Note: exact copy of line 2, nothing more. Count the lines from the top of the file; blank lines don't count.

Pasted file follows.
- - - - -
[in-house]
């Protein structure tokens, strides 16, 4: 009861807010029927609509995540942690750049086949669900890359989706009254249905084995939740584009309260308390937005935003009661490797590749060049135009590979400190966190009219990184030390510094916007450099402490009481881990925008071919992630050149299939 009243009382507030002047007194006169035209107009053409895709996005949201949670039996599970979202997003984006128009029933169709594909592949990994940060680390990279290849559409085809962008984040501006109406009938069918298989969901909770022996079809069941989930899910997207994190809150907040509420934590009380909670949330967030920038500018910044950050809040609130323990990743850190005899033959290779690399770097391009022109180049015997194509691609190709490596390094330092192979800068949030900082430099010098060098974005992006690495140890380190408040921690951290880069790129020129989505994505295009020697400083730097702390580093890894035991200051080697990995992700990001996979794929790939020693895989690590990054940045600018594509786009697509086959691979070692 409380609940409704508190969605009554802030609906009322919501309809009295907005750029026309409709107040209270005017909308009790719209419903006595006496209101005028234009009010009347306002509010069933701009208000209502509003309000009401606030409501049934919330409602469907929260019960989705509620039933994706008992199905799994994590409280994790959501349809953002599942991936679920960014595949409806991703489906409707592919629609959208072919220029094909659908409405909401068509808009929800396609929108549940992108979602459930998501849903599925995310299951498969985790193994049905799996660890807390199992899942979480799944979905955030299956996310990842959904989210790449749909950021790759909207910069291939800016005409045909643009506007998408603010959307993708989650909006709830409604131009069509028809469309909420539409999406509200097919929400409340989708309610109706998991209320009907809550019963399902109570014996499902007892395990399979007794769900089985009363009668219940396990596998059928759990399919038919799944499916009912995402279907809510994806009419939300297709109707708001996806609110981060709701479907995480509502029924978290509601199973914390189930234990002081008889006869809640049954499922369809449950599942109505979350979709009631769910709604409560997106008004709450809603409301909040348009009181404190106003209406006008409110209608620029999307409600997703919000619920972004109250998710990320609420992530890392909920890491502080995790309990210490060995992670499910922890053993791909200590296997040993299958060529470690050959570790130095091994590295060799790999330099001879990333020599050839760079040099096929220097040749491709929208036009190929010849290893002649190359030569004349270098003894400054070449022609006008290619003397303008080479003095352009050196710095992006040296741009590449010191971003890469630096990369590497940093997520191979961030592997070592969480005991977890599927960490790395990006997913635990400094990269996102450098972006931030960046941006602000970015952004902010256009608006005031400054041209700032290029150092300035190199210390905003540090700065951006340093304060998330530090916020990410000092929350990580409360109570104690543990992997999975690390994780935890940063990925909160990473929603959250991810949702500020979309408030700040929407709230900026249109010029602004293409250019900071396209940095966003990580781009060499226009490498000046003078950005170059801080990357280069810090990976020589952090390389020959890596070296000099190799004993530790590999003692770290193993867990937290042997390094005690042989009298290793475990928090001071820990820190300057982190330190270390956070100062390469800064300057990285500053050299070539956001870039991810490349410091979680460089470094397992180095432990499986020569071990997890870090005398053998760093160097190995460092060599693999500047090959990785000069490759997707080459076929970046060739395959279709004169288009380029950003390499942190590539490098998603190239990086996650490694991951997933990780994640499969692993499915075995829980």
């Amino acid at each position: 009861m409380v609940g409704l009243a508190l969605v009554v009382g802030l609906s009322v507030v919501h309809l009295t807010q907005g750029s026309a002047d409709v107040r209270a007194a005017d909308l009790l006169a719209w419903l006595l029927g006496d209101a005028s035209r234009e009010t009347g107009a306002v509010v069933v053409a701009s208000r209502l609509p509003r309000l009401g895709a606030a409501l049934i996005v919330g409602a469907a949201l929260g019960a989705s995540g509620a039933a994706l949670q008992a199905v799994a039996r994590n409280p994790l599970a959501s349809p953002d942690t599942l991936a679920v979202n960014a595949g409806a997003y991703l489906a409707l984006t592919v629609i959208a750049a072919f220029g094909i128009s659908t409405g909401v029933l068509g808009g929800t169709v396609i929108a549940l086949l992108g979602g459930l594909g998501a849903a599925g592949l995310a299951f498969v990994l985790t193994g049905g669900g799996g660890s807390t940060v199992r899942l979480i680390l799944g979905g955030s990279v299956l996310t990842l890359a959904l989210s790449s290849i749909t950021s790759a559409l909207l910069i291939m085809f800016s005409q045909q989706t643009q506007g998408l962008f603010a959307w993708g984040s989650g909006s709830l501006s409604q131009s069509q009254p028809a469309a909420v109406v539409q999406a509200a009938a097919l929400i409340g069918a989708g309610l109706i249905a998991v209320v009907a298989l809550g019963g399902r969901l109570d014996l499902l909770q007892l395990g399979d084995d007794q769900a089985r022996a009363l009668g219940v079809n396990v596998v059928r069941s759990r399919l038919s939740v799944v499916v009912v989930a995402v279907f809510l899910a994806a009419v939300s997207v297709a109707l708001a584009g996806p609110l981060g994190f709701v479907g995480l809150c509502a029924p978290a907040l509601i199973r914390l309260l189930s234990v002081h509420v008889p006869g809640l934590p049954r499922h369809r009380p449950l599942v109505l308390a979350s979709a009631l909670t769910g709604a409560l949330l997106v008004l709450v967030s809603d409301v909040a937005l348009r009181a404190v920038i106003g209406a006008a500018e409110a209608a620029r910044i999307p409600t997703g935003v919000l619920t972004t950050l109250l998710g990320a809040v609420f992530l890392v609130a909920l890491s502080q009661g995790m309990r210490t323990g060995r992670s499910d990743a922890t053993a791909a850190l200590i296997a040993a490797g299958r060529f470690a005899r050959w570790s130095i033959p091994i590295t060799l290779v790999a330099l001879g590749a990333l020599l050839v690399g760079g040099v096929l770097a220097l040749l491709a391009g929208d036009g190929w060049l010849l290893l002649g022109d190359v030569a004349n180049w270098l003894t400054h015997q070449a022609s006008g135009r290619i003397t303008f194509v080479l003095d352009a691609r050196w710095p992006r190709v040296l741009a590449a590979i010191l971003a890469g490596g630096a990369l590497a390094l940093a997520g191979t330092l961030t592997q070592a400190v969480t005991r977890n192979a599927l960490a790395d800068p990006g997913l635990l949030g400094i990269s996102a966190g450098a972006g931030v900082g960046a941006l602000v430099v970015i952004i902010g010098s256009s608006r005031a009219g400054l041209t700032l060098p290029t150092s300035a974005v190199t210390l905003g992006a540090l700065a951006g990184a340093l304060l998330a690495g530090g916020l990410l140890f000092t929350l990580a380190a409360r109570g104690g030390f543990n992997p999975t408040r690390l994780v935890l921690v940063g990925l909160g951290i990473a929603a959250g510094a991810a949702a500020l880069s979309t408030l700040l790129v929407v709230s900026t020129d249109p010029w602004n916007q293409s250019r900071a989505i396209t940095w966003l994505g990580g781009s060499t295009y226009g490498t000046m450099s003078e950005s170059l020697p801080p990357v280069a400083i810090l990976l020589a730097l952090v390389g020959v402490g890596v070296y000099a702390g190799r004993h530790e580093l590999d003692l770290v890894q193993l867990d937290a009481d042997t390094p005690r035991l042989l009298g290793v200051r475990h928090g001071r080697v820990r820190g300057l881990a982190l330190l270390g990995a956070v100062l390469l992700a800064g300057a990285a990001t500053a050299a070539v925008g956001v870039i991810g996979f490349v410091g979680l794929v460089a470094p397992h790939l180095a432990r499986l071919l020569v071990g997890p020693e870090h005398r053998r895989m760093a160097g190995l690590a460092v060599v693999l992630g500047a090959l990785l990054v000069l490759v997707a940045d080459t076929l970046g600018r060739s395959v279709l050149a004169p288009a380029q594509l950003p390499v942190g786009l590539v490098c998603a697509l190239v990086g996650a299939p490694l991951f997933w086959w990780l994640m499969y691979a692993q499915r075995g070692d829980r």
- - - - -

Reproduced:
């Protein structure tokens, strides 16, 4: 009861807010029927609509995540942690750049086949669900890359989706009254249905084995939740584009309260308390937005935003009661490797590749060049135009590979400190966190009219990184030390510094916007450099402490009481881990925008071919992630050149299939 009243009382507030002047007194006169035209107009053409895709996005949201949670039996599970979202997003984006128009029933169709594909592949990994940060680390990279290849559409085809962008984040501006109406009938069918298989969901909770022996079809069941989930899910997207994190809150907040509420934590009380909670949330967030920038500018910044950050809040609130323990990743850190005899033959290779690399770097391009022109180049015997194509691609190709490596390094330092192979800068949030900082430099010098060098974005992006690495140890380190408040921690951290880069790129020129989505994505295009020697400083730097702390580093890894035991200051080697990995992700990001996979794929790939020693895989690590990054940045600018594509786009697509086959691979070692 409380609940409704508190969605009554802030609906009322919501309809009295907005750029026309409709107040209270005017909308009790719209419903006595006496209101005028234009009010009347306002509010069933701009208000209502509003309000009401606030409501049934919330409602469907929260019960989705509620039933994706008992199905799994994590409280994790959501349809953002599942991936679920960014595949409806991703489906409707592919629609959208072919220029094909659908409405909401068509808009929800396609929108549940992108979602459930998501849903599925995310299951498969985790193994049905799996660890807390199992899942979480799944979905955030299956996310990842959904989210790449749909950021790759909207910069291939800016005409045909643009506007998408603010959307993708989650909006709830409604131009069509028809469309909420539409999406509200097919929400409340989708309610109706998991209320009907809550019963399902109570014996499902007892395990399979007794769900089985009363009668219940396990596998059928759990399919038919799944499916009912995402279907809510994806009419939300297709109707708001996806609110981060709701479907995480509502029924978290509601199973914390189930234990002081008889006869809640049954499922369809449950599942109505979350979709009631769910709604409560997106008004709450809603409301909040348009009181404190106003209406006008409110209608620029999307409600997703919000619920972004109250998710990320609420992530890392909920890491502080995790309990210490060995992670499910922890053993791909200590296997040993299958060529470690050959570790130095091994590295060799790999330099001879990333020599050839760079040099096929220097040749491709929208036009190929010849290893002649190359030569004349270098003894400054070449022609006008290619003397303008080479003095352009050196710095992006040296741009590449010191971003890469630096990369590497940093997520191979961030592997070592969480005991977890599927960490790395990006997913635990400094990269996102450098972006931030960046941006602000970015952004902010256009608006005031400054041209700032290029150092300035190199210390905003540090700065951006340093304060998330530090916020990410000092929350990580409360109570104690543990992997999975690390994780935890940063990925909160990473929603959250991810949702500020979309408030700040929407709230900026249109010029602004293409250019900071396209940095966003990580781009060499226009490498000046003078950005170059801080990357280069810090990976020589952090390389020959890596070296000099190799004993530790590999003692770290193993867990937290042997390094005690042989009298290793475990928090001071820990820190300057982190330190270390956070100062390469800064300057990285500053050299070539956001870039991810490349410091979680460089470094397992180095432990499986020569071990997890870090005398053998760093160097190995460092060599693999500047090959990785000069490759997707080459076929970046060739395959279709004169288009380029950003390499942190590539490098998603190239990086996650490694991951997933990780994640499969692993499915075995829980």